Figure 4. Muskrat stretching frames.
Figure 5. Adjustable wooden stretches. Use finished (smooth) boards.
Coyote, fox, and bobcat pelts should initially be stretched skin side out. When using adjustable wooden stretchers (Figure 5 and similarly designed stretchers), stretching is done in ordered steps: (1) A small nail on the end of the stretcher holds the nose in place. (2) Pull the hind legs down moderately and tack them to the stretcher legs. (3) Pull the lower lip toward the nose and tack it in place. (4) Loosen the wing nut on the crossbar and slide the stretcher legs apart enough to remove wrinkles in the pelt. (5) Tighten the wing nut to hold the stretcher legs in place, but do not overstretch the pelt since this tends to thin the fur and decrease pelt value.
To turn pelts, remove them from the stretcher, and begin turning them at the open end, working toward the head. If a pelt is not too dry and fragile, it is possible to reach through the open end, grasp the nose, and turn the fur side out like turning a sock. The front legs should also be turned and will then dry more thoroughly if cardboard or paper is rolled and placed into them.
After the pelt is turned, the hind legs and lower lip should again be stretched moderately and tacked in place and the stretcher legs moved out to remove all slack in the pelt. Inserting a one-inch thick piece of wood into the pelt between the stretcher legs will improve airflow. If using a solid wooden stretcher, you should insert a long, thin wooden wedge between the stretcher and the front side of the hide (after dry, removing the wedge first will provide some slack for easier removal of the pelt). The tips of the ears can be pulled forward and tacked down to provide a more uniform appearance. This also makes dry pelts easier to pack in bales. Pelts should be allowed to dry thoroughly before being removed from the stretcher. This may take several days if the weather is cool and damp. Some people prefer to hang pelts nose side down to dry. This causes the hairs to dry in a more upright position and will make the fur look thicker.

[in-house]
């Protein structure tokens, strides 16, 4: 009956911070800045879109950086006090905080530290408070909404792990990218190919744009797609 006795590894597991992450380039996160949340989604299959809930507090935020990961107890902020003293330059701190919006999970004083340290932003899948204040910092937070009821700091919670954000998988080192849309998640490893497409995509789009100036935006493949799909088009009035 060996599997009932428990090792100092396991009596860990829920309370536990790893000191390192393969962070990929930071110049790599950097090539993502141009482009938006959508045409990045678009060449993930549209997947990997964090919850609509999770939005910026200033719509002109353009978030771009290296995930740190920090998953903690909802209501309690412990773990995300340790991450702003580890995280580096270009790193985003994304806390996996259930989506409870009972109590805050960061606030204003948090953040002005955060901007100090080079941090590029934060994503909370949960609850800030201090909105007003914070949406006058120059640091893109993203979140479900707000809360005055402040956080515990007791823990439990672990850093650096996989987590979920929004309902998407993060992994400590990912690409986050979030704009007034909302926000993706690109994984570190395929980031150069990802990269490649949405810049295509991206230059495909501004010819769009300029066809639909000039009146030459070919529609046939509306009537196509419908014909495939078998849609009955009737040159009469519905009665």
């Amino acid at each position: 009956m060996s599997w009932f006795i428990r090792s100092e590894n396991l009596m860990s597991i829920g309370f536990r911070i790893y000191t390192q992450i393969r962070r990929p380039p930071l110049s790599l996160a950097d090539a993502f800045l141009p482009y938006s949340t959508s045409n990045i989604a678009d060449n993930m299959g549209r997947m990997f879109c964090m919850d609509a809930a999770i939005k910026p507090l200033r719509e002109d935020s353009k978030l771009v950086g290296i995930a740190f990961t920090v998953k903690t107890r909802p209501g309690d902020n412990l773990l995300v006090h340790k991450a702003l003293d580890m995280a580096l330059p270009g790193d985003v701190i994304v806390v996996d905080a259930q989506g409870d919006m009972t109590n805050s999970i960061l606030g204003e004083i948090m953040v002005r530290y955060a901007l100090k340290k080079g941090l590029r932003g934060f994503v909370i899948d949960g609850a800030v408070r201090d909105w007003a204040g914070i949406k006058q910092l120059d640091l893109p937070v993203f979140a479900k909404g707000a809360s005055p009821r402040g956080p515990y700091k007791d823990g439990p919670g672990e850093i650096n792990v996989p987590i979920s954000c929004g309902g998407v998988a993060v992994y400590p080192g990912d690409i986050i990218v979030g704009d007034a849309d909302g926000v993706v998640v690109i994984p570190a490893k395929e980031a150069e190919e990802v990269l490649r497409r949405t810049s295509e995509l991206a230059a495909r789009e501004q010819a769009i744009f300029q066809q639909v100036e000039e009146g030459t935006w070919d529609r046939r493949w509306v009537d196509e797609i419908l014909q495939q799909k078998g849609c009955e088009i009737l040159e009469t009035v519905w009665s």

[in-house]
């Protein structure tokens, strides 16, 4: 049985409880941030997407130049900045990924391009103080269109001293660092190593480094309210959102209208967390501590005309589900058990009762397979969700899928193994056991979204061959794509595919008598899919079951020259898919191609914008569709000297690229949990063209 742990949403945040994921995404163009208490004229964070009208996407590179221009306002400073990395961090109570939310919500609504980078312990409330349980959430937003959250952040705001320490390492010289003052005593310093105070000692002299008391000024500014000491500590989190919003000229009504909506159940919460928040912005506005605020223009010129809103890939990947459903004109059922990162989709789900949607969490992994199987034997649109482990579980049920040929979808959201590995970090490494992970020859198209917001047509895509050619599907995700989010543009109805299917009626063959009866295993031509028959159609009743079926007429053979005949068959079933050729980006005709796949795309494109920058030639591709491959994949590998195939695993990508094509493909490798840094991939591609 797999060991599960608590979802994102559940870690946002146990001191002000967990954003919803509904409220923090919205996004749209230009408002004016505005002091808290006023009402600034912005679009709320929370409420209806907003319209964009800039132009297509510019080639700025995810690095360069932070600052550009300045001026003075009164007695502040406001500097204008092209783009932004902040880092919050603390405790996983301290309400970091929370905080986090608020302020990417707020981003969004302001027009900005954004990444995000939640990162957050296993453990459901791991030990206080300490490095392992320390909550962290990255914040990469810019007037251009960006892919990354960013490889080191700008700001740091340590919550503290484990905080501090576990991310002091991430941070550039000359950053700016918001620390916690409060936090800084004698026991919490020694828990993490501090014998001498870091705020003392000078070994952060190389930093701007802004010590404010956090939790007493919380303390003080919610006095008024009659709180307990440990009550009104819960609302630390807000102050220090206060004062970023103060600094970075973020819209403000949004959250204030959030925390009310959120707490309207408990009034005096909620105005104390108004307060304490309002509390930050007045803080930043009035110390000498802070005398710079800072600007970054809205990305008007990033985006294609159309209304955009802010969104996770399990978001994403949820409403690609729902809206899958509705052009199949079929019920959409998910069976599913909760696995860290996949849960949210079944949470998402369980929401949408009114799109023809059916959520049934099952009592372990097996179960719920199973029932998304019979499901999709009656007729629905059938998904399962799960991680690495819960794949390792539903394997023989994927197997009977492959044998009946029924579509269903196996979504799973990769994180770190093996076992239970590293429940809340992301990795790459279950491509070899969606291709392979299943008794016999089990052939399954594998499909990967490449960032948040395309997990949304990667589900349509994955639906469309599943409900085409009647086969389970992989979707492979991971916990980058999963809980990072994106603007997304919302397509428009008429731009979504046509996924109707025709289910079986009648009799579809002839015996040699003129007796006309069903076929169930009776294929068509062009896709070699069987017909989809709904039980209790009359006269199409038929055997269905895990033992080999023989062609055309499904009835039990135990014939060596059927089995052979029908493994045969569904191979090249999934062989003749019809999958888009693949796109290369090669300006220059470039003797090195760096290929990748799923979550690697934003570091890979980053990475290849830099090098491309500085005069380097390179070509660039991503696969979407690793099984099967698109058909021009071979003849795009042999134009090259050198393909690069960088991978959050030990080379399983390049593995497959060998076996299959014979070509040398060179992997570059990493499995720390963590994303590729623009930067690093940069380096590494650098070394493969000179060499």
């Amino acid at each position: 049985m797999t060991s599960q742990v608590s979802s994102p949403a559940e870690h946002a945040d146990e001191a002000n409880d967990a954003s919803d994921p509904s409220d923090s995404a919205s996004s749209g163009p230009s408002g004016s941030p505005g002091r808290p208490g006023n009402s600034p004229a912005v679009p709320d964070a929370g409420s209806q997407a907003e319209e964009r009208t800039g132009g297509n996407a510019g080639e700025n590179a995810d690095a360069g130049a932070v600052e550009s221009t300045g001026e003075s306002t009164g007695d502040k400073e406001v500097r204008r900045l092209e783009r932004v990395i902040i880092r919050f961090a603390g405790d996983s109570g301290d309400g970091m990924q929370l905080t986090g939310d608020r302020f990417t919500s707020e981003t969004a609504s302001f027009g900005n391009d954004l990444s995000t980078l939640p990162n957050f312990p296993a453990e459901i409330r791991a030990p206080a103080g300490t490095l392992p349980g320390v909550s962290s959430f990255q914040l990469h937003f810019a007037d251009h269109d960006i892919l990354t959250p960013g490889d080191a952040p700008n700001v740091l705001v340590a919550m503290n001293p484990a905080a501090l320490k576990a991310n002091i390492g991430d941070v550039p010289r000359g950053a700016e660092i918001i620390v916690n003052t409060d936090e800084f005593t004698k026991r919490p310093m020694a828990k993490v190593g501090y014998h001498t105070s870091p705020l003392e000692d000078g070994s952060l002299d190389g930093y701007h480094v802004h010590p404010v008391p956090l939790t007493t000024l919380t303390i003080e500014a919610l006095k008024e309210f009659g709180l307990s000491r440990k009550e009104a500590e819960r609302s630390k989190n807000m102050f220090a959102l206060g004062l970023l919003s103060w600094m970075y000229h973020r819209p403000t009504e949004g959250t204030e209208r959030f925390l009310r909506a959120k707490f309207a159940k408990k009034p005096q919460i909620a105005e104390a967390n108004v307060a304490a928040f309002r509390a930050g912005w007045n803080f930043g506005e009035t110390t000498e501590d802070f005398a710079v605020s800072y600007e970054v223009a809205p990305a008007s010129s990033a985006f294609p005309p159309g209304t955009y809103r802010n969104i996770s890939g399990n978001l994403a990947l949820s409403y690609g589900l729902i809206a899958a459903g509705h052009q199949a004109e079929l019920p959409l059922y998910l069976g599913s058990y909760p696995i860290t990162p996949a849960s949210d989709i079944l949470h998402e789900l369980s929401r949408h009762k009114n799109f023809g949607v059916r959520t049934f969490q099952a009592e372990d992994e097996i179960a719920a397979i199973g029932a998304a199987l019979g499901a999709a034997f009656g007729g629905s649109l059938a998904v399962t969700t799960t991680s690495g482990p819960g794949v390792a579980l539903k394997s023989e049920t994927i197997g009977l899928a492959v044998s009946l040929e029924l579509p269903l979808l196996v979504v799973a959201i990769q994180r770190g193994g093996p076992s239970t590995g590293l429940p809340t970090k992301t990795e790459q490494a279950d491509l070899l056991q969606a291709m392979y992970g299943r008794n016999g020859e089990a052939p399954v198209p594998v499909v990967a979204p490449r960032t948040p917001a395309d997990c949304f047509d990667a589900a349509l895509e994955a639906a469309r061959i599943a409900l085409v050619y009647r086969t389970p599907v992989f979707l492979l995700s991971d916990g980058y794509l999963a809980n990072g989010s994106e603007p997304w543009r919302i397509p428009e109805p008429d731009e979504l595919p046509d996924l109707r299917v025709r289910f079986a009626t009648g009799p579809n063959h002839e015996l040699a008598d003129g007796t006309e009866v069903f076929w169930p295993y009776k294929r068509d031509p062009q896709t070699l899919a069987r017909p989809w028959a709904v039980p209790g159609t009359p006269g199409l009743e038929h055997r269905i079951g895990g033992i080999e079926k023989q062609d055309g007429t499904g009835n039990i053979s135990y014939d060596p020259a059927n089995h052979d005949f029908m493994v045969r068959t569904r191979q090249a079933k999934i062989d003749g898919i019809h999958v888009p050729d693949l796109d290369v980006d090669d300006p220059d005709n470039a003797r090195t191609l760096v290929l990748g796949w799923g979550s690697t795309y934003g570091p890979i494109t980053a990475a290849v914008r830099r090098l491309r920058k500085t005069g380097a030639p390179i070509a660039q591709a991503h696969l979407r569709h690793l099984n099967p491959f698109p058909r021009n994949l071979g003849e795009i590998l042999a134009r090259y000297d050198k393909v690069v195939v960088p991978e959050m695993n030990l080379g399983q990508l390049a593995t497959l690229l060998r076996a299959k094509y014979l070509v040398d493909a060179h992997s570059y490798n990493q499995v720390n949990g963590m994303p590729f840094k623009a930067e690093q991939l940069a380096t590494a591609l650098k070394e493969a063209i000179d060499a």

Storing and Shipping Pelts
When dry, pelts can be removed from the stretcher, brushed again to improve appearance, and hung by the nose in a cool, dry place. They should be stored where they will not be exposed to sunlight or direct heat. Also, dried pelts should not be folded because they are brittle and will break or tear easily.
Many pelts are sold locally, but it may be necessary or desirable to ship them to buyers, auctions, or tanneries in other locations. Shipping permits are not required in New Mexico, but remember to have bobcat pelts properly tagged (as required by NMDGF) before shipping. Additionally, you should check shipping regulations for the state to which you are shipping pelts. Check with a U.S. Customs official before shipping internationally because special regulations apply.
When shipping pelts, do not wrap them heavily with paper since they may heat and spoil. They should be rolled loosely or stacked fur to fur and skin to skin. Pelts can be shipped in a cardboard carton containing holes for ventilation or in a burlap bag. It is best to check first with the buyer, auction, or tannery for their preferred method of shipping. If held for long periods, pelts may spoil or be damaged by mice, rats, and insects. As a general rule, it is best to sell pelts during the same season in which they are taken.